A Word from John

On Armistice Day there is a long held practice to keep silent during the eleventh minute of the eleventh hour on the eleventh day of the eleventh month. It was during that minute in nineteen hundred and eighteen, that millions upon millions of human beings stopped butchering one another. The day is meant to mark the armistice signed between the Allies of World War I and Germany at Compiègne, France, for the cessation of hostilities on the Western Front of World War I. This year will mark the one hundredth anniversary of that day. Although the soldiers of that day are no longer with us to reflect on the silence of that moment in history, many have told their tale over the years. They have told their stories in one way or another that the sudden silence was the Voice of God. Do we still have people among us who can remember when God spoke clearly to humankind?

Armistice Day has become Veterans’ Day in America. Armistice Day was sacred, a reverence for life in the wake of the destruction of World War 1. We have made Veteran’s Day yet another Memorial day, a day to praise the military and their willingness to fight. We mock its original sacredness by making it a day to celebrate military might, instead of remembering the death that wars bring and the sacred silence at the end of such devastation.

You may be asking why I am writing about a November Holiday in April.  Well, this is what came to mind when I saw Emma Gonzalez stand in silence on that stage in DC for six minutes and twenty seconds, the length of time it took a previous student of Parkland to kill seventeen other kids.  As she wept in silence, I think many  heard God speaking clearly to our humanity in that moment. Did God say to you, “When will the violence end?” “When will the weapons of war be turned into plows?” “When will Cain quit killing Abel?”

In that silence, I wondered how many of us are still in the business of raising Cain in this world? How many of us teach our kids that the only way to get ahead is to compete for every inch of wealth they can  get by any means  necessary?   Don’t get me wrong,  I  think ambition is beneficial, but often I wonder if our expectations of security and success set the competitive stage that creates a world full of Cains.

We raise chants of pride to the greatness of our nation in comparison to other nations, proclaiming ourselves as “lord” over this earth. We teach our kids to believe that security can only come through fighting violence with violence. There are so many ways that we exclaim at the top of our lungs our “fight for freedom.”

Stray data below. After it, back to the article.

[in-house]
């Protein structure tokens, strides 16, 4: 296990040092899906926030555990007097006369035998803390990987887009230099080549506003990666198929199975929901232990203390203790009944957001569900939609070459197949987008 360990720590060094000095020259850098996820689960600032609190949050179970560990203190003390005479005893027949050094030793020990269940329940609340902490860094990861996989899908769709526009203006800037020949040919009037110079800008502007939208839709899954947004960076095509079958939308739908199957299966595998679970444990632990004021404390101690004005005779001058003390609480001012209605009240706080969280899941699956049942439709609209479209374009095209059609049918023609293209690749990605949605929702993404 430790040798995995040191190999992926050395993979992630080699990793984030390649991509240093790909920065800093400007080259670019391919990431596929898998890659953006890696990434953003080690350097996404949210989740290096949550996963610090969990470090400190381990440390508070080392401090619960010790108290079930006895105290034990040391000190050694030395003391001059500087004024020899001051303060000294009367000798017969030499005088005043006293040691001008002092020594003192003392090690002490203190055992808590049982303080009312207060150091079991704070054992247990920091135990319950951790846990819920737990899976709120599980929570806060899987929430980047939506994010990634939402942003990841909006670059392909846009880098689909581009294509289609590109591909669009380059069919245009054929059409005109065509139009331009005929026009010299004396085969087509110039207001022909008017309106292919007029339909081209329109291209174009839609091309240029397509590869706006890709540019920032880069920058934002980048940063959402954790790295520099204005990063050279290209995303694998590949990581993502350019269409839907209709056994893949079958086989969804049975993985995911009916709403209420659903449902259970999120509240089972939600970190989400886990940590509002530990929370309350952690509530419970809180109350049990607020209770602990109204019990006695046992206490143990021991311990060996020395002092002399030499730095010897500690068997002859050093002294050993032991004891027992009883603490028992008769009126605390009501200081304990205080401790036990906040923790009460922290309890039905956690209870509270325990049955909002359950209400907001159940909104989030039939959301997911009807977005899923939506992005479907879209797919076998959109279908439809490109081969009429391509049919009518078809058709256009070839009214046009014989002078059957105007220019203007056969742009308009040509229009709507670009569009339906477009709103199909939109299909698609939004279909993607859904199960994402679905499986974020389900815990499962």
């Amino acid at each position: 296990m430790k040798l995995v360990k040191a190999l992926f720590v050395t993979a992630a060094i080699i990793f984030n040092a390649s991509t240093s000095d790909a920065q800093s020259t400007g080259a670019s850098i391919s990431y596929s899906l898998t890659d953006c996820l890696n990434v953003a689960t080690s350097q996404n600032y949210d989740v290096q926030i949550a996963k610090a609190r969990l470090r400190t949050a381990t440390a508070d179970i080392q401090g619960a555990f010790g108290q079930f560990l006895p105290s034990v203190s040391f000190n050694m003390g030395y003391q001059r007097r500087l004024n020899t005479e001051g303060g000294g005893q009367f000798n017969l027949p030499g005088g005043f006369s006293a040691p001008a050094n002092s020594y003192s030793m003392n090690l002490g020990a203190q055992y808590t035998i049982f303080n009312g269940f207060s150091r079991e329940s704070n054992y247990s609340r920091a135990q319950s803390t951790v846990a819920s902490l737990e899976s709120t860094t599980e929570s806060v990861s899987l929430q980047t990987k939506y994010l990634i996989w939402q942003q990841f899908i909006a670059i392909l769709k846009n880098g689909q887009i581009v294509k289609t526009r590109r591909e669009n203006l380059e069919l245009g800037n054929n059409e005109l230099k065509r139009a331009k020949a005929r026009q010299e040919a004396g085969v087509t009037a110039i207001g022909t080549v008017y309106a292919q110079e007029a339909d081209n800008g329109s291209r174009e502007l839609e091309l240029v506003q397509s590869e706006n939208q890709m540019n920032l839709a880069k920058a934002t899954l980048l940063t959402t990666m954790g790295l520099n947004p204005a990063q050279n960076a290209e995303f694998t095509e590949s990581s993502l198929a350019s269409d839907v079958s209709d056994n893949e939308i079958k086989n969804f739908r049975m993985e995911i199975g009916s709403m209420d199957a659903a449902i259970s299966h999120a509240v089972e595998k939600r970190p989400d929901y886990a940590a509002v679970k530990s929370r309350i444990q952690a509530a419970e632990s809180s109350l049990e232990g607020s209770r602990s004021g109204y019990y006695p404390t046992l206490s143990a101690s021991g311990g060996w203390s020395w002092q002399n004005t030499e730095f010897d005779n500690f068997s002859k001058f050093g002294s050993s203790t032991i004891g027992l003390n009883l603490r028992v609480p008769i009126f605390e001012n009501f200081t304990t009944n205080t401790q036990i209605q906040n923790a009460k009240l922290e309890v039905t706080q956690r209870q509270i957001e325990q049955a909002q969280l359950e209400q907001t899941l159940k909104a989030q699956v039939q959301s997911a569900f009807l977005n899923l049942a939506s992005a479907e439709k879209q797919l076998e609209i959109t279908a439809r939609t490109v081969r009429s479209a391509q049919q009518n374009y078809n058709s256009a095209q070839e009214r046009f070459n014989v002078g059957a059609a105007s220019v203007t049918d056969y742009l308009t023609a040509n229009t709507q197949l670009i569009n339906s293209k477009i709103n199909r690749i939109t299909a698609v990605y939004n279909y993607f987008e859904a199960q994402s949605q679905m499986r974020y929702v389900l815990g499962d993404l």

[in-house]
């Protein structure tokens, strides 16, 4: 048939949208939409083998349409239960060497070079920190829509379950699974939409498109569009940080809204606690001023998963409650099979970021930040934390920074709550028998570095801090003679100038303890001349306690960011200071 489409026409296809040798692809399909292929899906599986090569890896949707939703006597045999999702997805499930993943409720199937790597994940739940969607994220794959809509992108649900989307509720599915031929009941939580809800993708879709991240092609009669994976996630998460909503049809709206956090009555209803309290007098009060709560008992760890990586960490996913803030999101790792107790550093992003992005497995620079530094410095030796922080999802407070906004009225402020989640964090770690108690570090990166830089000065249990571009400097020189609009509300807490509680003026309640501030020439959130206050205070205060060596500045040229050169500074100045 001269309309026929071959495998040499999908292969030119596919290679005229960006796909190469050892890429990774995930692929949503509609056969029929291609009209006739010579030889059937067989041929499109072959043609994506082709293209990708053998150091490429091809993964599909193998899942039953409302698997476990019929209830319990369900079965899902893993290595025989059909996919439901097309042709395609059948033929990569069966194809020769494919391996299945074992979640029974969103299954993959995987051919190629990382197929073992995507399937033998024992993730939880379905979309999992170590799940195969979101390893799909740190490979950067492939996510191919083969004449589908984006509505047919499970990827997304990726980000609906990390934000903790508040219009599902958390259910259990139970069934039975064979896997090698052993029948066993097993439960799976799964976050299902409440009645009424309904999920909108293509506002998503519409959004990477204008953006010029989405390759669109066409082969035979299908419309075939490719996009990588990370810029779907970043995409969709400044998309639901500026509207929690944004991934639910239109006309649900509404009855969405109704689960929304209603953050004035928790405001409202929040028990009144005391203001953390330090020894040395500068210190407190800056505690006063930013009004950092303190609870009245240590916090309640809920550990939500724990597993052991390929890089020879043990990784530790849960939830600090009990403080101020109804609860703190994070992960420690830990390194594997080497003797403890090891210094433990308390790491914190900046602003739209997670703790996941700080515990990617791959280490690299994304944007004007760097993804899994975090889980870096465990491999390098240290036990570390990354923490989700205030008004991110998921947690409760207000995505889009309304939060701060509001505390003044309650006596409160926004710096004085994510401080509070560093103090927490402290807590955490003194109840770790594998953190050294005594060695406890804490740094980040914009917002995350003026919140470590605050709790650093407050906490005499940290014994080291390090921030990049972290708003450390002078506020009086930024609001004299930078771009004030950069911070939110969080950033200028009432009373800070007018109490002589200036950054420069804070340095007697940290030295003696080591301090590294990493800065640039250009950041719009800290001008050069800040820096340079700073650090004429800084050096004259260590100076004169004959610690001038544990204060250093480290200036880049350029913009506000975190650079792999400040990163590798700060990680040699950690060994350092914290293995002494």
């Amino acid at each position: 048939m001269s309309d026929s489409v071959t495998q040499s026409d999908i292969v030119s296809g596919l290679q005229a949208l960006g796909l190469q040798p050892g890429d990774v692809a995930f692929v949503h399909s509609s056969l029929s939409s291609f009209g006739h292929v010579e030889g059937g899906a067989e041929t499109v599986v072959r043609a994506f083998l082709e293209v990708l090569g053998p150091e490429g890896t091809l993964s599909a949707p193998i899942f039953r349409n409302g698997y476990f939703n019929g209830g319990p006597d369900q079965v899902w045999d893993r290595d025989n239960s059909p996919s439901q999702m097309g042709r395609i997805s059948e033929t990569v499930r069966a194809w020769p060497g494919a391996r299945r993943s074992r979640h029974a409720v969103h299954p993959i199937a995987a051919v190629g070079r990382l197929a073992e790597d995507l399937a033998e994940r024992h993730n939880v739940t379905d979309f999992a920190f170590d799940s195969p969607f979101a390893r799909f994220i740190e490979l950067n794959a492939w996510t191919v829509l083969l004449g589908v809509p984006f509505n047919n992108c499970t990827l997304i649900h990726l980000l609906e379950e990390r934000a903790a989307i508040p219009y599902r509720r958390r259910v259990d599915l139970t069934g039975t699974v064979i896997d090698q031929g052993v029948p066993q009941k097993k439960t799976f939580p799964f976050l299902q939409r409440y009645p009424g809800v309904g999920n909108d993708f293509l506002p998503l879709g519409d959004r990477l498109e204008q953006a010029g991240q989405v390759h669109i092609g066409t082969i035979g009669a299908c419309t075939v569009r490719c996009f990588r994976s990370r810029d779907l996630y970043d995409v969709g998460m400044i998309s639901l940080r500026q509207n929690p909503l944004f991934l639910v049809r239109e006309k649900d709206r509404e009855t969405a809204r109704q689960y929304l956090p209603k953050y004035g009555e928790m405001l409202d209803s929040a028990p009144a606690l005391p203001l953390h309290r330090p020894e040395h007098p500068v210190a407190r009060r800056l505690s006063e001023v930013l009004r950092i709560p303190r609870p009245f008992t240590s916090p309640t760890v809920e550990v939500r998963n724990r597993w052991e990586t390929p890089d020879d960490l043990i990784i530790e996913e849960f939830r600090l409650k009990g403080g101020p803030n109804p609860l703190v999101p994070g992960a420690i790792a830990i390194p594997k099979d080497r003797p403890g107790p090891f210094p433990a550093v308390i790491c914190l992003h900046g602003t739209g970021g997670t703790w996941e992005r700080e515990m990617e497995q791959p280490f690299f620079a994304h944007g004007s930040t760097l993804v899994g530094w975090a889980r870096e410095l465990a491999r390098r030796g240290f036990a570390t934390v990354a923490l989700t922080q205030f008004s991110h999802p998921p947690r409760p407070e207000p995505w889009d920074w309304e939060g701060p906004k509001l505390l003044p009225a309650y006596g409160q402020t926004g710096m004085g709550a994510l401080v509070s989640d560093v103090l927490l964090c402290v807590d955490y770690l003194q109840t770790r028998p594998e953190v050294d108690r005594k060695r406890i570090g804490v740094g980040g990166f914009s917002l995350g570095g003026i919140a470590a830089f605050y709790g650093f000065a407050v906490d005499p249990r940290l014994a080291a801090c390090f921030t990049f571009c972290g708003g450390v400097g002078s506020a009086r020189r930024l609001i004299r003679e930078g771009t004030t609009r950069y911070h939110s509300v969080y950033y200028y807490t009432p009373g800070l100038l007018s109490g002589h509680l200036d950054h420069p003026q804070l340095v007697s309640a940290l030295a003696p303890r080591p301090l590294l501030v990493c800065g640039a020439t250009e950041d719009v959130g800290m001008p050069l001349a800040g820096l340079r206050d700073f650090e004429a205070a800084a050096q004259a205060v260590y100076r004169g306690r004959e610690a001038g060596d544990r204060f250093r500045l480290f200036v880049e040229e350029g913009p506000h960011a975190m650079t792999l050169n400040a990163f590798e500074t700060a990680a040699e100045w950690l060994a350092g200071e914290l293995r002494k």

But, I find we are mostly still captives. We are still stuck in binary choices of “us” versus “them”, with little hope for our humanity to become a “we.” Our “freedom” is at the expense of others, which isn’t freedom at all, its conquest. Our history is riddled with this inconvenient truth. We live by a spirit of fear, and that fear was set ablaze anew after 9/11 and we have yet to come to terms with the reality that we are dying by the swords of our own making.

In the silence of those six minutes, as I looked at my Holy Week preparations, I was struck mute by the truth. Scripture tells us that the truth is what sets us free, and in that moment the truth of the state of our humanity set me free of the status quo. The “thoughts and prayers” for the end to gun violence seemed as empty as “thoughts and prayers” for the safety of “our” troops during World War 1. The students of Marjory Stoneman Douglas High School stood on that stage with nothing, but the raw unvarnished nauseating truth of what an AR15 rot upon their lives.

May we see beyond our differences and decide to sign another armistice for our humanity. May we decide to put down the weapons of war that have never brought us peace or security. May we resist the urge to justify the injustices of our present and our past. May we redeem our mistakes by taking the first steps of discipleship by repenting of the conqueror’s narrative. May we halt our desire to victimize the victims of Parkland by labeling them as “paid actors” for the convenience of clearing our conscience. May we just for once try to sit in silence and hear the voice of God speak truth to our weak form of power. May we experience a true resurrection of Christ into our being.



John Bowers


Hurst Christian Church





John Bowers